Submarines: Bad Bolts Break Brand New Boats

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May 27, 2011: Three of South Korea's new Type 214 subs were out of action for most of 2010 because of defective components. This was very embarrassing, as these subs were built in South Korea. Building submarines is a very specialized and exacting type of manufacturing, and South Korea has only been doing it for less than a decade. The first subs built in South Korea were these three German Type 214s, and the first of those entered service three years ago. The boats were built using licensed technology from the German developer (HDW), and many of the components were manufactured in South Korea as well. But then metal bolts in the Type 214s began coming loose or breaking five years ago. The problem was traced to the South Korean supplier of the bolts which were not, it turned out, manufactured to the German specification. Eventually, German specialists were called in, and by February of this year, the problem had been fixed.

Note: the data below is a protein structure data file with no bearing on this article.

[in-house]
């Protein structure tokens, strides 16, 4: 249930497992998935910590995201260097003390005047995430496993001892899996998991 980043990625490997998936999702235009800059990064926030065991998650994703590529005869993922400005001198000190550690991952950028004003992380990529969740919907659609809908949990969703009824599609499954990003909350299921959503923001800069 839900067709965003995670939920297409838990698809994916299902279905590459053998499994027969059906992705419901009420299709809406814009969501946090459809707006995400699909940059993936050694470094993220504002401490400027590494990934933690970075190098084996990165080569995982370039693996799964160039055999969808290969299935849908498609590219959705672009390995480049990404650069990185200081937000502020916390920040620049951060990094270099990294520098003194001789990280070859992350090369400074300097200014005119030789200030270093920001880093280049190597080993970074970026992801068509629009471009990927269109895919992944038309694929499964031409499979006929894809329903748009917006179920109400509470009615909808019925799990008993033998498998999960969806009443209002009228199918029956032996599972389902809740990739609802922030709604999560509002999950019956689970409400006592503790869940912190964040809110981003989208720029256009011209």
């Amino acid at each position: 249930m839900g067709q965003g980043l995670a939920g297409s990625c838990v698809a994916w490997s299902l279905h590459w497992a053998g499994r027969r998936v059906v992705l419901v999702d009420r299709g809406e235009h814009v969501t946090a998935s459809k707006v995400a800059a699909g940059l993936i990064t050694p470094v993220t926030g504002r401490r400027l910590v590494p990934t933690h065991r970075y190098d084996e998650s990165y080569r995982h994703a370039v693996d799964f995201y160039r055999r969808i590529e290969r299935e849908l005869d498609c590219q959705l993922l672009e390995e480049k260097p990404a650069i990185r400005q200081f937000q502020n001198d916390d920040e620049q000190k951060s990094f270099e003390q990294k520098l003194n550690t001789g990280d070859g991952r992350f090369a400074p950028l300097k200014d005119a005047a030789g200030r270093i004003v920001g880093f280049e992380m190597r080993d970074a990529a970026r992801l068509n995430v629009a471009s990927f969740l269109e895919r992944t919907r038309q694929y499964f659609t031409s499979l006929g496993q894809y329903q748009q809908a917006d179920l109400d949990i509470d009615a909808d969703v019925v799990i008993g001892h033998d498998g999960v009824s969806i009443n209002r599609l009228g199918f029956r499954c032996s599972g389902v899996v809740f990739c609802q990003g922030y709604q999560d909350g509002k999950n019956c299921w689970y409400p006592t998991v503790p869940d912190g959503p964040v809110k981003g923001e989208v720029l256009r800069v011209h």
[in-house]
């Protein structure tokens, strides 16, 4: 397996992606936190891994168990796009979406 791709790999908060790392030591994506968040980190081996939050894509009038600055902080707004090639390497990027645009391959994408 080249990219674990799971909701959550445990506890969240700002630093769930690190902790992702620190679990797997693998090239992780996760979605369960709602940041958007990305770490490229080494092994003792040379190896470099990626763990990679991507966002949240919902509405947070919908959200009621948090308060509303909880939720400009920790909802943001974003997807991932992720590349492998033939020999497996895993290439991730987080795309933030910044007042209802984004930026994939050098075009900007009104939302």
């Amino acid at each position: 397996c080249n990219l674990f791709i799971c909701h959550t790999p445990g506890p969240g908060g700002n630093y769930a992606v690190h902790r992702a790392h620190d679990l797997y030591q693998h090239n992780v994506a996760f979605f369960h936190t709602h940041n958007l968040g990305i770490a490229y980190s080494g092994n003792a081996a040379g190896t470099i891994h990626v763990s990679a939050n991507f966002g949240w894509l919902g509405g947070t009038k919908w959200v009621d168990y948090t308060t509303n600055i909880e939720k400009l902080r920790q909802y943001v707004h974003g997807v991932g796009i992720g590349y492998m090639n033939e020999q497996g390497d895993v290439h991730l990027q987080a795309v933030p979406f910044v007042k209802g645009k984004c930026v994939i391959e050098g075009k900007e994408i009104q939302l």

South Korea now plans to build six additional Type 214 subs over the next 12 years. South Korea already has nine 1,100 ton Type 209 subs, designed and built in Germany. The Type 214 boats use fuel cells, enabling them to stay underwater for up to two weeks. The Type 214 is a 1,700 ton, 65 meter (202 foot) long boat, with a crew of 27. It has four torpedo tubes and a top submerged speed of 35 kilometers an hour. Maximum diving depth is over 400 meters (1,220 feet).

AIP boats go for up to a billion dollars each. The second batch of South Korean 214s will have an improved AIP system, which is apparently more reliable, and provides a small increase in time underwater. South Korea will probably become a supplier of AIP systems as well, because they now have the industrial expertise for this sort of high tech.

 


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